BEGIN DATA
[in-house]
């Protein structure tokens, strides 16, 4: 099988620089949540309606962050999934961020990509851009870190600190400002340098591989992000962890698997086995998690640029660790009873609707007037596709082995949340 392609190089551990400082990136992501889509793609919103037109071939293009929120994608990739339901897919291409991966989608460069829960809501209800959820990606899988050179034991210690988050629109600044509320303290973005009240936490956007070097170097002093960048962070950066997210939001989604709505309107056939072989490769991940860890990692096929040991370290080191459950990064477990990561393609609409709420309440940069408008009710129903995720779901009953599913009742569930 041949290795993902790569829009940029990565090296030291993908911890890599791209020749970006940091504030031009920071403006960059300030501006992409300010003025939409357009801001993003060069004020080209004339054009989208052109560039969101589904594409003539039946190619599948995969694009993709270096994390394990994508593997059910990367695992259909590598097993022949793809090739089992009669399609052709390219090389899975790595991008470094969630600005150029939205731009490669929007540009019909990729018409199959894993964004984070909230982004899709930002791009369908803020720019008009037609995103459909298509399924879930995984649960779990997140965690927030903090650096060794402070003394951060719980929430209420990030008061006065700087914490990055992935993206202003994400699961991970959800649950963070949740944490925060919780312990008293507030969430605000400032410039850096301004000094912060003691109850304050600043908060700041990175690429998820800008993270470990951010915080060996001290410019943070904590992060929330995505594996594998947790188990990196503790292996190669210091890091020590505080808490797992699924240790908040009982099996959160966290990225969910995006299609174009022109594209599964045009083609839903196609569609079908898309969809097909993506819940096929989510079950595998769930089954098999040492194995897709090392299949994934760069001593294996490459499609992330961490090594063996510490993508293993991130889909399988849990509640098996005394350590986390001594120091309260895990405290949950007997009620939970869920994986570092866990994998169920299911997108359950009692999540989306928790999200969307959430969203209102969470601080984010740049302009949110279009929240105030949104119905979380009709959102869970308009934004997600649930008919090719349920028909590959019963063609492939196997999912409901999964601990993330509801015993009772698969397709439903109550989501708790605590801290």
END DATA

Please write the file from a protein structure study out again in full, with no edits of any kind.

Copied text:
[in-house]
């Protein structure tokens, strides 16, 4: 099988620089949540309606962050999934961020990509851009870190600190400002340098591989992000962890698997086995998690640029660790009873609707007037596709082995949340 392609190089551990400082990136992501889509793609919103037109071939293009929120994608990739339901897919291409991966989608460069829960809501209800959820990606899988050179034991210690988050629109600044509320303290973005009240936490956007070097170097002093960048962070950066997210939001989604709505309107056939072989490769991940860890990692096929040991370290080191459950990064477990990561393609609409709420309440940069408008009710129903995720779901009953599913009742569930 041949290795993902790569829009940029990565090296030291993908911890890599791209020749970006940091504030031009920071403006960059300030501006992409300010003025939409357009801001993003060069004020080209004339054009989208052109560039969101589904594409003539039946190619599948995969694009993709270096994390394990994508593997059910990367695992259909590598097993022949793809090739089992009669399609052709390219090389899975790595991008470094969630600005150029939205731009490669929007540009019909990729018409199959894993964004984070909230982004899709930002791009369908803020720019008009037609995103459909298509399924879930995984649960779990997140965690927030903090650096060794402070003394951060719980929430209420990030008061006065700087914490990055992935993206202003994400699961991970959800649950963070949740944490925060919780312990008293507030969430605000400032410039850096301004000094912060003691109850304050600043908060700041990175690429998820800008993270470990951010915080060996001290410019943070904590992060929330995505594996594998947790188990990196503790292996190669210091890091020590505080808490797992699924240790908040009982099996959160966290990225969910995006299609174009022109594209599964045009083609839903196609569609079908898309969809097909993506819940096929989510079950595998769930089954098999040492194995897709090392299949994934760069001593294996490459499609992330961490090594063996510490993508293993991130889909399988849990509640098996005394350590986390001594120091309260895990405290949950007997009620939970869920994986570092866990994998169920299911997108359950009692999540989306928790999200969307959430969203209102969470601080984010740049302009949110279009929240105030949104119905979380009709959102869970308009934004997600649930008919090719349920028909590959019963063609492939196997999912409901999964601990993330509801015993009772698969397709439903109550989501708790605590801290």